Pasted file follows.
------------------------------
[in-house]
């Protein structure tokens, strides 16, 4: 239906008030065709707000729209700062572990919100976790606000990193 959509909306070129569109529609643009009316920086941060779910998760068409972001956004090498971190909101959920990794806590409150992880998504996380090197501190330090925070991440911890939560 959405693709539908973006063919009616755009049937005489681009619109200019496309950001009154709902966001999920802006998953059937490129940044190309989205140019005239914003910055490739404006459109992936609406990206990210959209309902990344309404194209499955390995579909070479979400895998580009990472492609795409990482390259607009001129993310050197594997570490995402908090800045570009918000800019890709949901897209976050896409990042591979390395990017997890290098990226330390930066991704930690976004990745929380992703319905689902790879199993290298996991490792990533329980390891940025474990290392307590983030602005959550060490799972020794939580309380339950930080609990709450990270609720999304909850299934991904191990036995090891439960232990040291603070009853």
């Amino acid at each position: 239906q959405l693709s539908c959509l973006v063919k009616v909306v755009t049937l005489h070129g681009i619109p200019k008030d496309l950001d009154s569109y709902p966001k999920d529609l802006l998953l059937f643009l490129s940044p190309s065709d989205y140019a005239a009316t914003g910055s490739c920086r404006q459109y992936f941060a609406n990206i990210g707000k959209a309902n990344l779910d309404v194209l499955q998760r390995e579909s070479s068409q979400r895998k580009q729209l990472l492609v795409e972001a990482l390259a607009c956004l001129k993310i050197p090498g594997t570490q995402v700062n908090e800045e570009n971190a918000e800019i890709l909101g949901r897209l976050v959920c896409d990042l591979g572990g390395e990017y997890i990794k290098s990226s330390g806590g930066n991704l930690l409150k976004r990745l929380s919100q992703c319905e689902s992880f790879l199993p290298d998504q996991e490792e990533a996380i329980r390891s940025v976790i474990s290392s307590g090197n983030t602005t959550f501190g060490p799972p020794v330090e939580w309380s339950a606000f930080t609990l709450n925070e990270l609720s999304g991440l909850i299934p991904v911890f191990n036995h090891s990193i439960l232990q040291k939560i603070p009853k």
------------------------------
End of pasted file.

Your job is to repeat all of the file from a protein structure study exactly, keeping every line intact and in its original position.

[in-house]
């Protein structure tokens, strides 16, 4: 239906008030065709707000729209700062572990919100976790606000990193 959509909306070129569109529609643009009316920086941060779910998760068409972001956004090498971190909101959920990794806590409150992880998504996380090197501190330090925070991440911890939560 959405693709539908973006063919009616755009049937005489681009619109200019496309950001009154709902966001999920802006998953059937490129940044190309989205140019005239914003910055490739404006459109992936609406990206990210959209309902990344309404194209499955390995579909070479979400895998580009990472492609795409990482390259607009001129993310050197594997570490995402908090800045570009918000800019890709949901897209976050896409990042591979390395990017997890290098990226330390930066991704930690976004990745929380992703319905689902790879199993290298996991490792990533329980390891940025474990290392307590983030602005959550060490799972020794939580309380339950930080609990709450990270609720999304909850299934991904191990036995090891439960232990040291603070009853």
């Amino acid at each position: 239906q959405l693709s539908c959509l973006v063919k009616v909306v755009t049937l005489h070129g681009i619109p200019k008030d496309l950001d009154s569109y709902p966001k999920d529609l802006l998953l059937f643009l490129s940044p190309s065709d989205y140019a005239a009316t914003g910055s490739c920086r404006q459109y992936f941060a609406n990206i990210g707000k959209a309902n990344l779910d309404v194209l499955q998760r390995e579909s070479s068409q979400r895998k580009q729209l990472l492609v795409e972001a990482l390259a607009c956004l001129k993310i050197p090498g594997t570490q995402v700062n908090e800045e570009n971190a918000e800019i890709l909101g949901r897209l976050v959920c896409d990042l591979g572990g390395e990017y997890i990794k290098s990226s330390g806590g930066n991704l930690l409150k976004r990745l929380s919100q992703c319905e689902s992880f790879l199993p290298d998504q996991e490792e990533a996380i329980r390891s940025v976790i474990s290392s307590g090197n983030t602005t959550f501190g060490p799972p020794v330090e939580w309380s339950a606000f930080t609990l709450n925070e990270l609720s999304g991440l909850i299934p991904v911890f191990n036995h090891s990193i439960l232990q040291k939560i603070p009853k």